BALTIMORE, Maryland — There are 200 million people unemployed worldwide, and 75 million of them are under the age of 25, the World Bank reports. With such statistics, it is easy for youth to turn to violence and extremism in lieu of employment. The International Youth Foundation sees potential in underserved youth, as well as danger in not engaging them.
“Perhaps the most important national security investment we can make is in youth in so many regions of the world,” says Rajiv Shah, administrator of the United States Agency for International Development.
IYF, founded in 1990, fosters a global community of organizations, business and governments that works to engage and empower youth.
In an article published in YOUTH magazine, Christy Macy, Director of Publications at IYF, stated that the dynamic of the world is changing. The past 50 years have seen the rise of local communities over top-down organizations. A natural consequence of the new pattern is the growth of global networks.
Macy describes a global network as a space “where diverse organizations work together around a single mission or shared commitment.”
IYF’s global network is made up of 224 partners in 78 countries and territories. The organization has a presence in East Asia, the Pacific, Europe, Central Asia, Latin America and Caribbean, the Middle East and North Africa, North America, South Asia and Sub-Saharan Africa.
In all of its locations, IYF brings together like-minded organizations across multiple sectors to provide the resources for the world’s marginalized youth.
IYF works in three broad categories: citizenship, learning and work.
The citizenship programs work to engage youth in their communities through volunteerism, social entrepreneurship and activism. IYF is driven by the conviction that, “young people are a powerful and untapped force to create positive change in their communities and nations.”
Its exemplary citizenship program is called YouthActionNet, which creates a network of action-oriented youth. The network connects 900 young social entrepreneurs in over 80 countries.
The learning programs derive importance from the fact that there are an estimated 125 million children worldwide not in school. The aim of IYF’s learning programs is to either improve the academic career of youth in schools or to teach practical skills to youth who do not have access to school.
Whether through alternative education programs for those not in school or improving rural schools with new technologies, IYF seeks to “build young people’s creativity, self-esteem, and vocational skills.”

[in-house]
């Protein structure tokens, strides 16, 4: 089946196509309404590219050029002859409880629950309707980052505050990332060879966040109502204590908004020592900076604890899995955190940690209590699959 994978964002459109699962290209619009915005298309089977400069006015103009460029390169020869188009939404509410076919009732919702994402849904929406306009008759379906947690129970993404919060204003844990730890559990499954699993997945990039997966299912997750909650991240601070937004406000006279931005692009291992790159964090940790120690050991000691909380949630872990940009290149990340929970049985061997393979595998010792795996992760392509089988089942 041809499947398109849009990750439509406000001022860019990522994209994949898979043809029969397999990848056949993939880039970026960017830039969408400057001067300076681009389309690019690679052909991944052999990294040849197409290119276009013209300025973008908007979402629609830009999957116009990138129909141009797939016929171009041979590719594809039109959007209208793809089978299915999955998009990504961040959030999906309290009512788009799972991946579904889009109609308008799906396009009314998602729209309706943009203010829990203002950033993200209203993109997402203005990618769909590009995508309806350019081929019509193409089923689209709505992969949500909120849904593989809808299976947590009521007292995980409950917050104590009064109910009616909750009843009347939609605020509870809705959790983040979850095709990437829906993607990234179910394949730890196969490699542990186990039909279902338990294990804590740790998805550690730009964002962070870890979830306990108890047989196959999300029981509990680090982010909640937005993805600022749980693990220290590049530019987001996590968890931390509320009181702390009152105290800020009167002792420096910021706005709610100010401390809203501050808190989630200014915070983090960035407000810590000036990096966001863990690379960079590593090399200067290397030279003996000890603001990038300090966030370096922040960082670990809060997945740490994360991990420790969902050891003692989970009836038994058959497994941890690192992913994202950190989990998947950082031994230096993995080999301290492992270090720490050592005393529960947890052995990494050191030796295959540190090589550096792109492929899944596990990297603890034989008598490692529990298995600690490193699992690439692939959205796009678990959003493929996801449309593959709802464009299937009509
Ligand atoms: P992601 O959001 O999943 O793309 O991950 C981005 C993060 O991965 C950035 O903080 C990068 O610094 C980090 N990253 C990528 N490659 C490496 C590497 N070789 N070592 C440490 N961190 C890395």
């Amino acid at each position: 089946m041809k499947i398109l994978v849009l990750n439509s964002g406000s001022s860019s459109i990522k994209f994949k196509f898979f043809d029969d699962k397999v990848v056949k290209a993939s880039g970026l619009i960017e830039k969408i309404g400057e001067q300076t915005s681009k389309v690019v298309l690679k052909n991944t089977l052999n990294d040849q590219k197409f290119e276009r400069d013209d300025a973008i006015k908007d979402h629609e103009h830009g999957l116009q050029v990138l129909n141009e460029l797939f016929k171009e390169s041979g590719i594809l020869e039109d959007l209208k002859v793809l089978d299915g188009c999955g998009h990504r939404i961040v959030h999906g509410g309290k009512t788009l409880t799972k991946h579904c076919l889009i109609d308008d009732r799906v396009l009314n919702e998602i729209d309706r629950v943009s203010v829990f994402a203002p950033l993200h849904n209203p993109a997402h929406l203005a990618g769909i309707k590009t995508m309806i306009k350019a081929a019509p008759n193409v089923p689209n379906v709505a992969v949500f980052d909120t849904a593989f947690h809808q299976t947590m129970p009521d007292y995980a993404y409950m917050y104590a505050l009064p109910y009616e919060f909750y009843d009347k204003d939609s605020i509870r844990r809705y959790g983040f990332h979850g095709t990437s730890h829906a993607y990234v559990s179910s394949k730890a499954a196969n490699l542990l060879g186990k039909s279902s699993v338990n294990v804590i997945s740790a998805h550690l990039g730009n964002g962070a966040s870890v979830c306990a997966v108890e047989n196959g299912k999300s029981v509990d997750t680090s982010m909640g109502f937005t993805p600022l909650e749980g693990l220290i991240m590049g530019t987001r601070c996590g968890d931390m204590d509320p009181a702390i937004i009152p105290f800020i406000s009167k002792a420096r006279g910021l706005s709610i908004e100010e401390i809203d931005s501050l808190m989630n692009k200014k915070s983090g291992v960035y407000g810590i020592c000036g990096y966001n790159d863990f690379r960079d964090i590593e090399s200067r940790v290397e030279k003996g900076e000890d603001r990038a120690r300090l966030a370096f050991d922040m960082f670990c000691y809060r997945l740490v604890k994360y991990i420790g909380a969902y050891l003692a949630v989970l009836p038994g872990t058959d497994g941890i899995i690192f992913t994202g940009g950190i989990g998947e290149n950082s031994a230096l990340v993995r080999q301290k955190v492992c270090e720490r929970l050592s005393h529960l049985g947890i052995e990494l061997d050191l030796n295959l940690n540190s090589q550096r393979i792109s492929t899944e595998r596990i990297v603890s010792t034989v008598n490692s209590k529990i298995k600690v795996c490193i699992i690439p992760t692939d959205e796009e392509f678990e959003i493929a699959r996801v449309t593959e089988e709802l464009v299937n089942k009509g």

More than 80,000 youth have graduated from IYF’s Passport to Success program, a curriculum that is designed to build life skills in youth that will contribute to a productive life as a student, worker and citizen.
In Mexico, the Passport to Success program reduced dropout rates by 50 percent.
The third focus of IYF’s programs is work. Similar to the learning-focused programs, this sector’s aim is to provide youth with the life skills and knowledge they need to engage successfully in the job market.
There are 400 million young people around the world without access to adequate jobs. One of the biggest reasons youth are not hired for decent jobs is a lack of skills. Entra21 is IYF’s work program in Latin America. 38,000 Latin American youth have benefited from the program, which bestows knowledge and skills relevant to current labor market standards.
The World Bank and USAID have recognized entra21 as an example for setting up disadvantaged youth for the job market.
IYF utilizes its vast network to gain knowledge and experience that is then capitalized on by institutions such as the World Bank. Robert Holzmann, Sector Director for Social Protection & Labor at the World Bank, has said: “IYF and its partners have so much knowledge that we can tap into.”
The network-based approach is not only useful for major organizations like the World Bank, it is also inspiring and empowering for those working on the ground level. Partners of IYF meet regularly to share what they know and give advice to one another. After one such meeting, a partner shared to Macy: “It’s what we learn from each other, in small groups and over drinks and coffee that makes this such an extraordinarily rich and meaningful experience.”
IYF and other network based organizations bring people together in cooperation in a competitive market. Two hundred million USD from various donors have been put into resources for IYF’s programs since its beginning in 1990.
IYF continues to gain worldwide respect, working in partnership with the Center for Strategic and International Studies (CSIS) to create the Global Youth Wellbeing Index. This index will be the first of its kind, measuring the wellbeing of youth around the world to determine where there are the greatest needs.
As the IYF grows, so does its impact, helping more youth to become engaged and active citizens.
– Julianne O’Connor